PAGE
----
Mark Gatiss’s History of Horror
Hang on a moment! I completely forgot to say anything about A History of Horror with Mark Gatiss on the BBC. If you’re reading this immediately after it was posted, you will still be able to catch the last episode on …
Hang on a moment! I completely forgot to say anything about A History of Horror with Mark Gatiss on the BBC. If you’re reading this immediately after it was posted, you will still be able to catch the last episode on BBC2 later tonight. You couldn’t say it was a perfect series. Three episodes are not nearly enough to offer even a cursory survey of movie horror and (acting under instructions?) Mark did dwell on a great deal of rudimentary stuff that will be thumpingly familiar to even casual fans of the genre.
The former League of Gentleman member is, however, an endlessly engaging guide and he managed to tempt an extraordinary array of grizzled greats before the camera. How nice it was to see Gloria Stuart, hunched but still alert, talking amiably about Boris Karloff in The Old Dark House. Ms Stuart eventually passed away in late September and the interview served as a charming accidental obituary.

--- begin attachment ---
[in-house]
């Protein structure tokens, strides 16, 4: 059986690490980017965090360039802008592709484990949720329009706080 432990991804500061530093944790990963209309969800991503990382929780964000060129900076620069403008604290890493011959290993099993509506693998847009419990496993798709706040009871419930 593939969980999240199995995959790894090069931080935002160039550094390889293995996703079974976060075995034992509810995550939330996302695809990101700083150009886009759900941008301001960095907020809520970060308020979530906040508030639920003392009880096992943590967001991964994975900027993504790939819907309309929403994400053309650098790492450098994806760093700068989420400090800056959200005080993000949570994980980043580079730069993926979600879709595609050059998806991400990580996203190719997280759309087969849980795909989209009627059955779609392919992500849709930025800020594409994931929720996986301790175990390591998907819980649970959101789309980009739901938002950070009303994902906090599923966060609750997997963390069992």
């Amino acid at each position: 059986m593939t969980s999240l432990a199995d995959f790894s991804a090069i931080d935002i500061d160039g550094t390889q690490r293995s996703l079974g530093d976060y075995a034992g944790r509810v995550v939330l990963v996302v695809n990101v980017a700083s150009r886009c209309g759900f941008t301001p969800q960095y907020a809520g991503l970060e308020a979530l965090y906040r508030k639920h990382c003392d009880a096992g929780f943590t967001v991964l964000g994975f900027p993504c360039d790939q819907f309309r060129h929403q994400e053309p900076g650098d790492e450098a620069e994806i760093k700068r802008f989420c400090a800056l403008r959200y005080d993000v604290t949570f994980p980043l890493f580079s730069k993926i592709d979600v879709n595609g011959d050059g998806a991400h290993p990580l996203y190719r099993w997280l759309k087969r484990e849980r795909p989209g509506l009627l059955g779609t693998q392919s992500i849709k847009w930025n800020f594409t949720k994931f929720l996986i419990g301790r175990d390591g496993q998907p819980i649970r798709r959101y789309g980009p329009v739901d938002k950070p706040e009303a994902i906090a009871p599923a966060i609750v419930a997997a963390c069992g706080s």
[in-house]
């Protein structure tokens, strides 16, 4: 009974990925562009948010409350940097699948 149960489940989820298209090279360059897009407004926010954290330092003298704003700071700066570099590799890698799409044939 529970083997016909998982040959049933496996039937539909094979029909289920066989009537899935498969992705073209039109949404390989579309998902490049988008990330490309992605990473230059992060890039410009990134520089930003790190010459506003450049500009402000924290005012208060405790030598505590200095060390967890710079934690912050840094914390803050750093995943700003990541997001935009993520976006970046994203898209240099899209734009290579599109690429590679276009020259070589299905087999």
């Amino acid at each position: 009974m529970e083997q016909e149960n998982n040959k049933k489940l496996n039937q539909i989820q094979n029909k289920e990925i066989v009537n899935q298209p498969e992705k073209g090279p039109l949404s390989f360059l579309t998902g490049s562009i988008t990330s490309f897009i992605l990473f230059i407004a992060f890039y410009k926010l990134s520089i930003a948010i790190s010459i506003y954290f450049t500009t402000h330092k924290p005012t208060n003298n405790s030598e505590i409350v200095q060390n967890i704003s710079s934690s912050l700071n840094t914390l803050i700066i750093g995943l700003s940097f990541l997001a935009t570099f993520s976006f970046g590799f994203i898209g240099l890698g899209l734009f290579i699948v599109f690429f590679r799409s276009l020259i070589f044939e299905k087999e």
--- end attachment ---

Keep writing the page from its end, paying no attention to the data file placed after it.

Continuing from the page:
The series had particular poignancy for this writer because I was introduced to classic horror in exactly the same way as Mr Gatiss. We both stayed up late — often after much pleading — to enjoy Universal and Hammer (plus the odd Amicus or Tigon) shockers on Friday nights in the early 1970s. While Mark was watching Curse of Frankenstein on Tyne Tees, I was watching the same film on UTV. Forty years later we get to bore you about them.
The show was at its best when dealing with British folk horror of the late 1960s and 1970s. It was a miracle that any films got made in the UK during those years. It was doubly miraculous that pictures as good as Blood on Satan’s Claw, The Wicker Man and Witchfinder General made it onto screens. The sheer oddness of those pictures still resonates. Halloween and The Texas Chain Saw Massacre (sic) may be scarier, but they aren’t as impressively clammy and queasy.
At any rate, if you didn’t watch the show, you’ll just have to wait until it returns to BBC4 (no BBC iPlayer in these territories, alas). In the meantime, a genuinely excellent, feature length documentary on Universal Horror is available as an extra with the current DVD issue of The Mummy. The clips from rarer films such as The Man Who Laughs and the Spanish-language version of Universal’s Dracula are to be greatly cherished.
Remember. There are such things…